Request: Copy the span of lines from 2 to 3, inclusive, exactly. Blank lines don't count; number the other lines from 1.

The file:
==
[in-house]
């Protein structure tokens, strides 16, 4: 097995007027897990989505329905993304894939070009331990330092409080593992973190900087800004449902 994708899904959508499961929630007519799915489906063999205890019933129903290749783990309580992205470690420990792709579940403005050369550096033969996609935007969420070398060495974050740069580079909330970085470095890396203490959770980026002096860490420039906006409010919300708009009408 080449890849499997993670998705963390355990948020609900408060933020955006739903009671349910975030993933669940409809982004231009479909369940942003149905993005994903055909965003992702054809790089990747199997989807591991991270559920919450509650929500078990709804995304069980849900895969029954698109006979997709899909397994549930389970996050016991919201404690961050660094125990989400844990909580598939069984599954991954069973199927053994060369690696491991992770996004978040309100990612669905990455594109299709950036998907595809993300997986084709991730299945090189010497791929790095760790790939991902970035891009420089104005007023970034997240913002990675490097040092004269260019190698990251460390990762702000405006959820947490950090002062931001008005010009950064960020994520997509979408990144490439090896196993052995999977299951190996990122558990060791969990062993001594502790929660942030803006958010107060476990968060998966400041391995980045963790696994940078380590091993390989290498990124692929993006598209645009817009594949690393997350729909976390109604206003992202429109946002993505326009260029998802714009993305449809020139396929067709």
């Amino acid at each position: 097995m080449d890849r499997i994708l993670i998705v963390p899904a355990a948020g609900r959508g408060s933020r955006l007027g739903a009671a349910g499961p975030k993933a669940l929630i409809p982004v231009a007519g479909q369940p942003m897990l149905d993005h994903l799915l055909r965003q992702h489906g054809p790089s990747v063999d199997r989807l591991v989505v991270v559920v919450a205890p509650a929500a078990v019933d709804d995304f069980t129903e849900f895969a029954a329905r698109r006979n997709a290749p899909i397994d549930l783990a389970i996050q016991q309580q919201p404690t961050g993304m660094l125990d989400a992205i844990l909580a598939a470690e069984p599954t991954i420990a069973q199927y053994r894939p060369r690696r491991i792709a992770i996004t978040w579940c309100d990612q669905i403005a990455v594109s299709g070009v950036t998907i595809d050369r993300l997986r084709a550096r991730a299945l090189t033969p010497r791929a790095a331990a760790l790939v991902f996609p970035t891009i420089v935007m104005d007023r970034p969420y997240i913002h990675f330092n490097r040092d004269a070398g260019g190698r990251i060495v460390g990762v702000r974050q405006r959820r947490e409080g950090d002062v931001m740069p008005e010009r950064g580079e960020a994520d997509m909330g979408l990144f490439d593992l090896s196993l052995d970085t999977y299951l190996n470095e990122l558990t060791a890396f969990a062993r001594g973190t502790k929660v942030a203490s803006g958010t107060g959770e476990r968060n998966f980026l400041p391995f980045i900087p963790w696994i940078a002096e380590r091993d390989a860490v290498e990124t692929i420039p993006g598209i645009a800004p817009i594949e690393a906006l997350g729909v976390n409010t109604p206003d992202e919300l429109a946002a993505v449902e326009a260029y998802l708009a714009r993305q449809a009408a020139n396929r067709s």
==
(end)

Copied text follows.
């Protein structure tokens, strides 16, 4: 097995007027897990989505329905993304894939070009331990330092409080593992973190900087800004449902 994708899904959508499961929630007519799915489906063999205890019933129903290749783990309580992205470690420990792709579940403005050369550096033969996609935007969420070398060495974050740069580079909330970085470095890396203490959770980026002096860490420039906006409010919300708009009408 080449890849499997993670998705963390355990948020609900408060933020955006739903009671349910975030993933669940409809982004231009479909369940942003149905993005994903055909965003992702054809790089990747199997989807591991991270559920919450509650929500078990709804995304069980849900895969029954698109006979997709899909397994549930389970996050016991919201404690961050660094125990989400844990909580598939069984599954991954069973199927053994060369690696491991992770996004978040309100990612669905990455594109299709950036998907595809993300997986084709991730299945090189010497791929790095760790790939991902970035891009420089104005007023970034997240913002990675490097040092004269260019190698990251460390990762702000405006959820947490950090002062931001008005010009950064960020994520997509979408990144490439090896196993052995999977299951190996990122558990060791969990062993001594502790929660942030803006958010107060476990968060998966400041391995980045963790696994940078380590091993390989290498990124692929993006598209645009817009594949690393997350729909976390109604206003992202429109946002993505326009260029998802714009993305449809020139396929067709």
């Amino acid at each position: 097995m080449d890849r499997i994708l993670i998705v963390p899904a355990a948020g609900r959508g408060s933020r955006l007027g739903a009671a349910g499961p975030k993933a669940l929630i409809p982004v231009a007519g479909q369940p942003m897990l149905d993005h994903l799915l055909r965003q992702h489906g054809p790089s990747v063999d199997r989807l591991v989505v991270v559920v919450a205890p509650a929500a078990v019933d709804d995304f069980t129903e849900f895969a029954a329905r698109r006979n997709a290749p899909i397994d549930l783990a389970i996050q016991q309580q919201p404690t961050g993304m660094l125990d989400a992205i844990l909580a598939a470690e069984p599954t991954i420990a069973q199927y053994r894939p060369r690696r491991i792709a992770i996004t978040w579940c309100d990612q669905i403005a990455v594109s299709g070009v950036t998907i595809d050369r993300l997986r084709a550096r991730a299945l090189t033969p010497r791929a790095a331990a760790l790939v991902f996609p970035t891009i420089v935007m104005d007023r970034p969420y997240i913002h990675f330092n490097r040092d004269a070398g260019g190698r990251i060495v460390g990762v702000r974050q405006r959820r947490e409080g950090d002062v931001m740069p008005e010009r950064g580079e960020a994520d997509m909330g979408l990144f490439d593992l090896s196993l052995d970085t999977y299951l190996n470095e990122l558990t060791a890396f969990a062993r001594g973190t502790k929660v942030a203490s803006g958010t107060g959770e476990r968060n998966f980026l400041p391995f980045i900087p963790w696994i940078a002096e380590r091993d390989a860490v290498e990124t692929i420039p993006g598209i645009a800004p817009i594949e690393a906006l997350g729909v976390n409010t109604p206003d992202e919300l429109a946002a993505v449902e326009a260029y998802l708009a714009r993305q449809a009408a020139n396929r067709s």